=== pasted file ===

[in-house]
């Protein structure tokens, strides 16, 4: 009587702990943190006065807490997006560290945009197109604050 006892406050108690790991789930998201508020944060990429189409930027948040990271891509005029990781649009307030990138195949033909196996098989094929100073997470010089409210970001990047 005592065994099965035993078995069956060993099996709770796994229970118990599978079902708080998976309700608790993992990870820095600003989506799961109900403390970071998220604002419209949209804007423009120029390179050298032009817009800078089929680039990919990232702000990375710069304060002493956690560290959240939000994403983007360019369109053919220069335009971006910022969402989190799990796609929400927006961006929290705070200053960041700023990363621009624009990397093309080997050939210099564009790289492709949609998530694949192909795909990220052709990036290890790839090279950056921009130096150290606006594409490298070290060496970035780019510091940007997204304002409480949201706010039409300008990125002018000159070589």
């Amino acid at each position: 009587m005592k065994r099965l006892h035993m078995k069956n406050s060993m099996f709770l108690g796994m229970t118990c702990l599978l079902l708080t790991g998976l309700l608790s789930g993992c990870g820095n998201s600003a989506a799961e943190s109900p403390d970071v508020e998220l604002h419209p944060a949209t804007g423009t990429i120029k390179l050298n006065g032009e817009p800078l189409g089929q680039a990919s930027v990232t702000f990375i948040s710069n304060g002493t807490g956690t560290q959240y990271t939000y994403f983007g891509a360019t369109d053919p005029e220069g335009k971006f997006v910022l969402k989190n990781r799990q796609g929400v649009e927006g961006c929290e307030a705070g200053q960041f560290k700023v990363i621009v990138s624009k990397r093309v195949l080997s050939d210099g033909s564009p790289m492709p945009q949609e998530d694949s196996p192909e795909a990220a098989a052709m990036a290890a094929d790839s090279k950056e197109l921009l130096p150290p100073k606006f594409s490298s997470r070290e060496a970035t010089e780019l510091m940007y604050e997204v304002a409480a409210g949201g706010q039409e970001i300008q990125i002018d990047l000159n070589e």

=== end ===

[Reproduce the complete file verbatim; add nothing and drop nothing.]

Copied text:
[in-house]
């Protein structure tokens, strides 16, 4: 009587702990943190006065807490997006560290945009197109604050 006892406050108690790991789930998201508020944060990429189409930027948040990271891509005029990781649009307030990138195949033909196996098989094929100073997470010089409210970001990047 005592065994099965035993078995069956060993099996709770796994229970118990599978079902708080998976309700608790993992990870820095600003989506799961109900403390970071998220604002419209949209804007423009120029390179050298032009817009800078089929680039990919990232702000990375710069304060002493956690560290959240939000994403983007360019369109053919220069335009971006910022969402989190799990796609929400927006961006929290705070200053960041700023990363621009624009990397093309080997050939210099564009790289492709949609998530694949192909795909990220052709990036290890790839090279950056921009130096150290606006594409490298070290060496970035780019510091940007997204304002409480949201706010039409300008990125002018000159070589």
């Amino acid at each position: 009587m005592k065994r099965l006892h035993m078995k069956n406050s060993m099996f709770l108690g796994m229970t118990c702990l599978l079902l708080t790991g998976l309700l608790s789930g993992c990870g820095n998201s600003a989506a799961e943190s109900p403390d970071v508020e998220l604002h419209p944060a949209t804007g423009t990429i120029k390179l050298n006065g032009e817009p800078l189409g089929q680039a990919s930027v990232t702000f990375i948040s710069n304060g002493t807490g956690t560290q959240y990271t939000y994403f983007g891509a360019t369109d053919p005029e220069g335009k971006f997006v910022l969402k989190n990781r799990q796609g929400v649009e927006g961006c929290e307030a705070g200053q960041f560290k700023v990363i621009v990138s624009k990397r093309v195949l080997s050939d210099g033909s564009p790289m492709p945009q949609e998530d694949s196996p192909e795909a990220a098989a052709m990036a290890a094929d790839s090279k950056e197109l921009l130096p150290p100073k606006f594409s490298s997470r070290e060496a970035t010089e780019l510091m940007y604050e997204v304002a409480a409210g949201g706010q039409e970001i300008q990125i002018d990047l000159n070589e």